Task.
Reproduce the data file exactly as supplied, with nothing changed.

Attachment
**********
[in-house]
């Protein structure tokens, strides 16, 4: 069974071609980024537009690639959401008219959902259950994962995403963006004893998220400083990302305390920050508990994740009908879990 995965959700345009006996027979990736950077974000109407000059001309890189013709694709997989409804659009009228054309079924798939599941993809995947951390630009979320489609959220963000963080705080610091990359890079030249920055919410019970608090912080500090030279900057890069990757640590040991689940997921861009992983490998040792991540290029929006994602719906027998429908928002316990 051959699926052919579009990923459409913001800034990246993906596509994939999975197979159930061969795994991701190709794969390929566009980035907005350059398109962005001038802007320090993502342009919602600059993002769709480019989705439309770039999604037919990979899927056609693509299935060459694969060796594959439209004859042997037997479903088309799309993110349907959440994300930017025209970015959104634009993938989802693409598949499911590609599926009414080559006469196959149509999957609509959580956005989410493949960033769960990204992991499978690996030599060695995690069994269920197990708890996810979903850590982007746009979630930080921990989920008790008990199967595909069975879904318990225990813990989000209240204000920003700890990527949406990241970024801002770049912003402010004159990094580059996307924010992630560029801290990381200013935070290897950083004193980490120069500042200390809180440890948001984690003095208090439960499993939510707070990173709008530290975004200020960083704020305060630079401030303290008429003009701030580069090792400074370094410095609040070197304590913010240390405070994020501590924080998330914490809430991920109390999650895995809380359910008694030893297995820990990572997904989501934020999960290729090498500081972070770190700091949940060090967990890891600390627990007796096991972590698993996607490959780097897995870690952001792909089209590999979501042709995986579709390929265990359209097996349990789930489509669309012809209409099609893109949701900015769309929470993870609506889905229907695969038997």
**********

[in-house]
């Protein structure tokens, strides 16, 4: 069974071609980024537009690639959401008219959902259950994962995403963006004893998220400083990302305390920050508990994740009908879990 995965959700345009006996027979990736950077974000109407000059001309890189013709694709997989409804659009009228054309079924798939599941993809995947951390630009979320489609959220963000963080705080610091990359890079030249920055919410019970608090912080500090030279900057890069990757640590040991689940997921861009992983490998040792991540290029929006994602719906027998429908928002316990 051959699926052919579009990923459409913001800034990246993906596509994939999975197979159930061969795994991701190709794969390929566009980035907005350059398109962005001038802007320090993502342009919602600059993002769709480019989705439309770039999604037919990979899927056609693509299935060459694969060796594959439209004859042997037997479903088309799309993110349907959440994300930017025209970015959104634009993938989802693409598949499911590609599926009414080559006469196959149509999957609509959580956005989410493949960033769960990204992991499978690996030599060695995690069994269920197990708890996810979903850590982007746009979630930080921990989920008790008990199967595909069975879904318990225990813990989000209240204000920003700890990527949406990241970024801002770049912003402010004159990094580059996307924010992630560029801290990381200013935070290897950083004193980490120069500042200390809180440890948001984690003095208090439960499993939510707070990173709008530290975004200020960083704020305060630079401030303290008429003009701030580069090792400074370094410095609040070197304590913010240390405070994020501590924080998330914490809430991920109390999650895995809380359910008694030893297995820990990572997904989501934020999960290729090498500081972070770190700091949940060090967990890891600390627990007796096991972590698993996607490959780097897995870690952001792909089209590999979501042709995986579709390929265990359209097996349990789930489509669309012809209409099609893109949701900015769309929470993870609506889905229907695969038997």